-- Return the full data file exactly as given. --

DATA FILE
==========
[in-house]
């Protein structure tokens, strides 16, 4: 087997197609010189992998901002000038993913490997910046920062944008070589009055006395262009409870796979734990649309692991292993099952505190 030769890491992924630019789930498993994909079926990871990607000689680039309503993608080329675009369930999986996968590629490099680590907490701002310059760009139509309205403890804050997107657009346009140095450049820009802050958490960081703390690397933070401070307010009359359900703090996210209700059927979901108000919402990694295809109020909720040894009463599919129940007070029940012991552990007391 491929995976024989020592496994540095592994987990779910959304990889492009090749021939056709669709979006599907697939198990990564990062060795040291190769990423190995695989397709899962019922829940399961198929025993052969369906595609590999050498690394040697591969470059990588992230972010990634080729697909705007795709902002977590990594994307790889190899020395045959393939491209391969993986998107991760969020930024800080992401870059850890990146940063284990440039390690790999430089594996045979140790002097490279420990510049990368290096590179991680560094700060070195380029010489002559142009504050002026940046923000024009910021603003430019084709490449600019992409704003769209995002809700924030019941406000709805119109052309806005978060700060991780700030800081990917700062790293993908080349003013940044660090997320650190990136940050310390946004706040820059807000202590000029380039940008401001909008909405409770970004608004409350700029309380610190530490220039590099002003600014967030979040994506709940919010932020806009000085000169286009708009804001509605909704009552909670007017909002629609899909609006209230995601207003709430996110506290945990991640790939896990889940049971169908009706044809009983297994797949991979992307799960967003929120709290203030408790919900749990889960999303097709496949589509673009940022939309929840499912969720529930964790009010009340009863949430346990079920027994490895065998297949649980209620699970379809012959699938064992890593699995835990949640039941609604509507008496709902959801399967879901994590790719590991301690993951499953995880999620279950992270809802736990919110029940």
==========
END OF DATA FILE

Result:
[in-house]
């Protein structure tokens, strides 16, 4: 087997197609010189992998901002000038993913490997910046920062944008070589009055006395262009409870796979734990649309692991292993099952505190 030769890491992924630019789930498993994909079926990871990607000689680039309503993608080329675009369930999986996968590629490099680590907490701002310059760009139509309205403890804050997107657009346009140095450049820009802050958490960081703390690397933070401070307010009359359900703090996210209700059927979901108000919402990694295809109020909720040894009463599919129940007070029940012991552990007391 491929995976024989020592496994540095592994987990779910959304990889492009090749021939056709669709979006599907697939198990990564990062060795040291190769990423190995695989397709899962019922829940399961198929025993052969369906595609590999050498690394040697591969470059990588992230972010990634080729697909705007795709902002977590990594994307790889190899020395045959393939491209391969993986998107991760969020930024800080992401870059850890990146940063284990440039390690790999430089594996045979140790002097490279420990510049990368290096590179991680560094700060070195380029010489002559142009504050002026940046923000024009910021603003430019084709490449600019992409704003769209995002809700924030019941406000709805119109052309806005978060700060991780700030800081990917700062790293993908080349003013940044660090997320650190990136940050310390946004706040820059807000202590000029380039940008401001909008909405409770970004608004409350700029309380610190530490220039590099002003600014967030979040994506709940919010932020806009000085000169286009708009804001509605909704009552909670007017909002629609899909609006209230995601207003709430996110506290945990991640790939896990889940049971169908009706044809009983297994797949991979992307799960967003929120709290203030408790919900749990889960999303097709496949589509673009940022939309929840499912969720529930964790009010009340009863949430346990079920027994490895065998297949649980209620699970379809012959699938064992890593699995835990949640039941609604509507008496709902959801399967879901994590790719590991301690993951499953995880999620279950992270809802736990919110029940």